# Cassini ovals

A **Cassini oval** is a locus of points determined by two fixed points F_{1} and F_{2} (the "foci") at a distance 2*a* apart (in the figure the foci are on the *x*-axis at F_{1,2} = ±1). If the distance of a certain point in the plane to F_{1} is *r*_{1} and the distance of the same point to F_{2} is *r*_{2} then the locus is defined by the product of distances *r*_{1}×*r*_{2} being constant and equal to *b*^{2}.

The shape of the curves depends on the ratio *b* **:** *a*. If *b* > *a*, the curve is a single loop (red curve in the figure)—a dog bone. The case *a* = *b* produces a lemniscate of Bernoulli (green curve). The case *b* < *a* gives two disconnected ovals (eggs).

The Cassini ovals are a family of quartic curves, also called Cassini ellipses. They were introduced by Jean-Dominique Cassini (1625–1712), a French-Italian astronomer, who studied them as a possible alternative for the Kepler elliptic planetary orbits.^{[1]}
They did not appear in print until Cassini's son Jacques (1677-1756) published the *Eléments d'Astronomie* in 1740.

## Equations

If one takes the foci on the *x*-axis at ±*a*, the family of loci is given by

Without loss of generality one may take *a* as a new unit of distance (rescaling). Then the equation may be written as

where both sides of the equation were divided by *a*^{4} and the substitutions

were made.

The equation may be cast in a slightly different form, the *Cartesian equation of the Cassini oval*,

Substitution of

gives the form

Whence the *polar equation of the Cassini oval* is,

### Plotting

A few words about plotting the Cassini ovals may be useful.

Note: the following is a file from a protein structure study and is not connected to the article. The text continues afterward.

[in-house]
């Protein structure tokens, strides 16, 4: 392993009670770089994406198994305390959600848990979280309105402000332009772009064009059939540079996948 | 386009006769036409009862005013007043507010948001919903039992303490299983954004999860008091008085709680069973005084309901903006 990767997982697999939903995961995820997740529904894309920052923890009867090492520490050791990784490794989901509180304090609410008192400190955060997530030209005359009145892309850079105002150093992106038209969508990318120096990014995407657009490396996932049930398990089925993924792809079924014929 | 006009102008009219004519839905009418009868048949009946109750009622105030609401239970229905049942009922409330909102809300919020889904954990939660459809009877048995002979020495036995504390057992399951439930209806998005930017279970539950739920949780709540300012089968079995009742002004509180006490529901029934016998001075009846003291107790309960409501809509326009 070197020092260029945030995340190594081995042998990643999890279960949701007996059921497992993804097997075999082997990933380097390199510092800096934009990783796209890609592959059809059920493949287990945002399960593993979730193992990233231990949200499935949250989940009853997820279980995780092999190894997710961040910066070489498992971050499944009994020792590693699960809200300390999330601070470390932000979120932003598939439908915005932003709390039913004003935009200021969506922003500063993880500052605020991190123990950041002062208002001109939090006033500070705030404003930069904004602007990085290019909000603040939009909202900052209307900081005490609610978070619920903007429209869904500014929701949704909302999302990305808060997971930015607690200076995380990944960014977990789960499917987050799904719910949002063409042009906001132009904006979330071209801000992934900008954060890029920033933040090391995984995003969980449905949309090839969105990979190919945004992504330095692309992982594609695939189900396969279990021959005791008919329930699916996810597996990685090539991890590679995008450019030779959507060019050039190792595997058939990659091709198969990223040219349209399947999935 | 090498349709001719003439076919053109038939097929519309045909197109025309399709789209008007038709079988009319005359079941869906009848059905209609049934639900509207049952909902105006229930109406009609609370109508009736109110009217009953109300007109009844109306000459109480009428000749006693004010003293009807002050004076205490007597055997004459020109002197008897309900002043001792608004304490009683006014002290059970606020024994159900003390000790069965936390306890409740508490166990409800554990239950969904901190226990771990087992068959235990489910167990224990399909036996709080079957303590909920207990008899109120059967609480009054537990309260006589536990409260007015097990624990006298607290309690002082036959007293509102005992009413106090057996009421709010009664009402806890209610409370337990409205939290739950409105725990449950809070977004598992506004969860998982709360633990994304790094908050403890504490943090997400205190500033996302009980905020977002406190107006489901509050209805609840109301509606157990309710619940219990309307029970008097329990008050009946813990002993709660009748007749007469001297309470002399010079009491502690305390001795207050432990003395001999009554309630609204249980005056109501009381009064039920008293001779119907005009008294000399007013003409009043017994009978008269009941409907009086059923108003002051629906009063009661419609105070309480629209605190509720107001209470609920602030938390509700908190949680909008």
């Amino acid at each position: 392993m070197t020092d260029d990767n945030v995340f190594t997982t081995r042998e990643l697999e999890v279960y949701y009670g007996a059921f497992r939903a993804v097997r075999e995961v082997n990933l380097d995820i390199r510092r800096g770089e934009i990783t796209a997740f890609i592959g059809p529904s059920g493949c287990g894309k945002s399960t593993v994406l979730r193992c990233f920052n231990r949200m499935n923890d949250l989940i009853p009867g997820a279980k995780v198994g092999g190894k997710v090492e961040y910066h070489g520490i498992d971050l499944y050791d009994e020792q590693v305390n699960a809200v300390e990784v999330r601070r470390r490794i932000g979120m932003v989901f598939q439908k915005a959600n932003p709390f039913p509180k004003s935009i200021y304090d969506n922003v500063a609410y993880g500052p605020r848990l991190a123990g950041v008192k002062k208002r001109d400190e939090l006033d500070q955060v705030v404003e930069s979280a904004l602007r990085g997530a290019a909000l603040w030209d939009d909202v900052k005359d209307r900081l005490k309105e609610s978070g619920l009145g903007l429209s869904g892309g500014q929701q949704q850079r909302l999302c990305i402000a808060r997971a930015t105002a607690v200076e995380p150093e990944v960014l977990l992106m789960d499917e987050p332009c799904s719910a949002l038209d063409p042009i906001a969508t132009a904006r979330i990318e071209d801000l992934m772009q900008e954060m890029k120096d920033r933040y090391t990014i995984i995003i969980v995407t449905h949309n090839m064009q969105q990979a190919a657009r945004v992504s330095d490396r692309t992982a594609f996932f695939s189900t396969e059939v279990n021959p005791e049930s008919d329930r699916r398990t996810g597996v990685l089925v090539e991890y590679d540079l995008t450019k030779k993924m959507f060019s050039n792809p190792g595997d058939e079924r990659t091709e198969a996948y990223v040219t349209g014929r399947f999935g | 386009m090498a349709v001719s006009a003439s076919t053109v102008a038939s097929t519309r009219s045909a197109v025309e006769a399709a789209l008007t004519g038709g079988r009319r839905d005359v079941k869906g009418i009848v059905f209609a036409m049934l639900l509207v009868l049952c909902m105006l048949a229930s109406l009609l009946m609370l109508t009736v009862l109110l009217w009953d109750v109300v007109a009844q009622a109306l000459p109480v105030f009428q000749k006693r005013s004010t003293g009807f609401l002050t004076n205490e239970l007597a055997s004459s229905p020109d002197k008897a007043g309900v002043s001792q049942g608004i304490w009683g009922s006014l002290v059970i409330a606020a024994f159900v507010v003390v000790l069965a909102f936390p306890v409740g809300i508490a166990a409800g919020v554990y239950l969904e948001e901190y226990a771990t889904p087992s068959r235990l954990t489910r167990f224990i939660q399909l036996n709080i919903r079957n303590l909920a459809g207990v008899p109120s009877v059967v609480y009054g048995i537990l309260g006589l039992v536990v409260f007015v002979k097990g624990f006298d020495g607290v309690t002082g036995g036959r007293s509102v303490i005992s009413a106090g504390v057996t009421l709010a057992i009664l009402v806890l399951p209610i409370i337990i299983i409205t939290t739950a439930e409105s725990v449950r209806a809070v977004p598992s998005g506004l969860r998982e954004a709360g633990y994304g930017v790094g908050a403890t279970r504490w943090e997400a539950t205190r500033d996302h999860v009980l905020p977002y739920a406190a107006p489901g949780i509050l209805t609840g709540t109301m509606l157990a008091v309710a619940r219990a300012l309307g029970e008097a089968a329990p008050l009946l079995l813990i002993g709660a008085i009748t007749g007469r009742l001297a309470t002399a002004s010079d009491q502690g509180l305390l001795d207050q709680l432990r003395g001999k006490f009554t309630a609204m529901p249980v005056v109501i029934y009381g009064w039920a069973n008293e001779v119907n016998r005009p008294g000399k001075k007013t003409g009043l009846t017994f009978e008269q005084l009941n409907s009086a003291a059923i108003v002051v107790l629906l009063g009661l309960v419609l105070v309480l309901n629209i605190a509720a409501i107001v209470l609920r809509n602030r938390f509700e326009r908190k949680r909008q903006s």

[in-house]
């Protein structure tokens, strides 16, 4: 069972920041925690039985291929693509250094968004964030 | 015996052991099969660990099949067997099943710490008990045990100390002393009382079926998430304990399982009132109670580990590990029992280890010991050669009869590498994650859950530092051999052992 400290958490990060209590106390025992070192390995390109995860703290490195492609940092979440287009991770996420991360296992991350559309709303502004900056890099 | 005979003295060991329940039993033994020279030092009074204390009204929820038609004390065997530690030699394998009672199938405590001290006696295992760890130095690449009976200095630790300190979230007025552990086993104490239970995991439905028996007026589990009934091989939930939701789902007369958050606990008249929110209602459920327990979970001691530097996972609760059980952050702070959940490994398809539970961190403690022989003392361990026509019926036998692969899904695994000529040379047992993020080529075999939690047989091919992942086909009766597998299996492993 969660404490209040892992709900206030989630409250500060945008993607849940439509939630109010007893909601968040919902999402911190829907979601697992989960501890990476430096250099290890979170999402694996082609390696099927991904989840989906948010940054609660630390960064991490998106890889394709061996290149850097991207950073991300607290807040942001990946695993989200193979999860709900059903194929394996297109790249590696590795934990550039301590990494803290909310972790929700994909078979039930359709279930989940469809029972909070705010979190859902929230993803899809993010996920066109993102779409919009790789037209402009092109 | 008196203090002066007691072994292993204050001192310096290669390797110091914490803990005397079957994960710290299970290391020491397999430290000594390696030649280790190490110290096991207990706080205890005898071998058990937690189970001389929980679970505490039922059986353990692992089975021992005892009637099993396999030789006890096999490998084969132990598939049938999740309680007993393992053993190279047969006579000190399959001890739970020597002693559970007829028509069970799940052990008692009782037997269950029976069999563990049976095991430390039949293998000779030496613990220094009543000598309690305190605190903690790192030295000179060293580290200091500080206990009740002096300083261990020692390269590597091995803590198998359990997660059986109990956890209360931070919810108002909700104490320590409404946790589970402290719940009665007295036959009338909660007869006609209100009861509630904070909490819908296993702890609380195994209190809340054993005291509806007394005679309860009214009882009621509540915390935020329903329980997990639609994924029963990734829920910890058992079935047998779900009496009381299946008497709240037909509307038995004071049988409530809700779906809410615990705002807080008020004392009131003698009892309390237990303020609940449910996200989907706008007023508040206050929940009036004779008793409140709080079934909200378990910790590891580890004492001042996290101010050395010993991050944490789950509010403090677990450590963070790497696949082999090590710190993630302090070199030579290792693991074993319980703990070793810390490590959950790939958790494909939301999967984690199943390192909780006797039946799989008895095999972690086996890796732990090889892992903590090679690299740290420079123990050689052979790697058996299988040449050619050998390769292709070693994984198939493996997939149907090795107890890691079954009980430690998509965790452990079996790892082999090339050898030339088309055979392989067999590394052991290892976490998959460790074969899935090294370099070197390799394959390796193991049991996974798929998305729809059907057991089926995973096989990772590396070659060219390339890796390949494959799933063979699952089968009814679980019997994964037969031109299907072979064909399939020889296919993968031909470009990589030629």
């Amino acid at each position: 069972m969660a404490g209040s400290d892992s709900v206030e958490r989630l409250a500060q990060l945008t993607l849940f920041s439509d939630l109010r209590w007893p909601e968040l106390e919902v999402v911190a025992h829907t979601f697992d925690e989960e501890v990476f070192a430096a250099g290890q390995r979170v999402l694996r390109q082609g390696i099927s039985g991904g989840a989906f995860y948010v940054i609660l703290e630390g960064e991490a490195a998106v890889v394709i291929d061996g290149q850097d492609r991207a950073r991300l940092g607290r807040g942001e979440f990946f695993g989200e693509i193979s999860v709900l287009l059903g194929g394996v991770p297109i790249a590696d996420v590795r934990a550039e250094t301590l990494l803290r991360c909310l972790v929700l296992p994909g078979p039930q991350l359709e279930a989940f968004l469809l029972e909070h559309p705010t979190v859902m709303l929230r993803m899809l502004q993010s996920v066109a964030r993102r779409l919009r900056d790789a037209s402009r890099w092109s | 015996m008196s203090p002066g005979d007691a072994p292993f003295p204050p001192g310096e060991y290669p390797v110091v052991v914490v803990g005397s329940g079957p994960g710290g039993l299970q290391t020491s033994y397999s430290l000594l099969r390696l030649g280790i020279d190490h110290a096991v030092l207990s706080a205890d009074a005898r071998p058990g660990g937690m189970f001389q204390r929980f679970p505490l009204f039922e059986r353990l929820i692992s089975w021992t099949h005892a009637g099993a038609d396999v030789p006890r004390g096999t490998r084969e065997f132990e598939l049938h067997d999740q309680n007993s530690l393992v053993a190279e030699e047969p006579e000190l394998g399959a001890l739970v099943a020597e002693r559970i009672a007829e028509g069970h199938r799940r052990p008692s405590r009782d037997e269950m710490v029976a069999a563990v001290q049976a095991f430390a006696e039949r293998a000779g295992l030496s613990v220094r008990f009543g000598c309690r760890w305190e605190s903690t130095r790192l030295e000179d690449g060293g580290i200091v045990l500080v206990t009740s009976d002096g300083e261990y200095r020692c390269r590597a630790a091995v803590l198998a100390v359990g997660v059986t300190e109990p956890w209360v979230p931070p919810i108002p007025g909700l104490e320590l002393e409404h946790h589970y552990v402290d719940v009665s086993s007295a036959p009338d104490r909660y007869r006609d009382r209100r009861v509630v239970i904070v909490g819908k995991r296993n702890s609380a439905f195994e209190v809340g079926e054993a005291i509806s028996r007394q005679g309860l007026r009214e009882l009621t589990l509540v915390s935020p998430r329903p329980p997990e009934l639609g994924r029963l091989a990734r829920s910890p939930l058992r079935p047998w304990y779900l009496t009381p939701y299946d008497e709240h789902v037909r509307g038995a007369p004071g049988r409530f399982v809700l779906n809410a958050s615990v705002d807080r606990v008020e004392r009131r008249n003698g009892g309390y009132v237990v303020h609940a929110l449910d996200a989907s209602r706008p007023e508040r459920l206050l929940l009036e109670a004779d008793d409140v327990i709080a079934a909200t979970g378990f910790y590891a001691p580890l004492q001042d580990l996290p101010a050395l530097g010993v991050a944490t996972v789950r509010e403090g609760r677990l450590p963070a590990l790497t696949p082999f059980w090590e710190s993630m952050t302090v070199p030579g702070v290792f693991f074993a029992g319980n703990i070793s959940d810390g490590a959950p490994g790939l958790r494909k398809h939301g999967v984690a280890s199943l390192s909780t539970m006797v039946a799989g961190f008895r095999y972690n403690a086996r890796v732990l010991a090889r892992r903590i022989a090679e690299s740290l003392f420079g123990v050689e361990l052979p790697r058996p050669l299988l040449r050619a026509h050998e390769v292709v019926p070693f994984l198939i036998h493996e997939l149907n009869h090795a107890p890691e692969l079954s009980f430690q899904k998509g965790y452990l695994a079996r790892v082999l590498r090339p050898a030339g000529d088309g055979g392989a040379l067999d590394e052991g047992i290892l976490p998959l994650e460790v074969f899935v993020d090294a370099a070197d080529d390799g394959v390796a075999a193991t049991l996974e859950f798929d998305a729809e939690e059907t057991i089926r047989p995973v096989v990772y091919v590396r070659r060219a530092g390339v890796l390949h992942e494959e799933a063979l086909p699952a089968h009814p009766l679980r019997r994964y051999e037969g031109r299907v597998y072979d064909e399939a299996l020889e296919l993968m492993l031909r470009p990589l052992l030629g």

The polar equation is a quadratic equation in *r*^{2}. It has real roots if the discriminant *D* is positive or zero,

Because 0 ≤ cos^{2} 2θ ≤ 1, this condition is satisfied for all θ if *b* ≥ 1 (= *a*). Hence in the case of the lemniscate (*b* = 1) and the dog bone (*b* > 1) the quantity *r*^{2} may be solved from the polar equation. Since *r*^{2} must be positive, one of the two roots (the one with −*D*) can be discarded. Now *r* > 0 follows by taking a square root and the Cassini ovals for *b* ≥ *a* (=1) can be drawn as polar plots, as is shown in the figure.

The case *b* < 1 requires a different approach. If one looks at the figure (at the "eggs") one sees that there is range of *x*-values on the positive axis and a mirror range on the negative *x*-axis where the function is defined. The boundary points *x*_{0} of the ranges are given by *y* = 0 (where the ovals cross the *x*-axis). Introducing *y* = 0 into the Cartesian form one derives easily (and remember *b*^{2} < 1)

If one restricts *x* to these two intervals, a positive and negative *y*-value can be solved for given *x* from the Cartesian equation. In this way one obtains *y* as function of *x* and a graph may be plotted.

## Reference

- ↑ J. Sivardiere,
*Kepler ellipse or Cassini oval?*, European Journal of Physics, vol.**15**, pp. 62-64 (1994)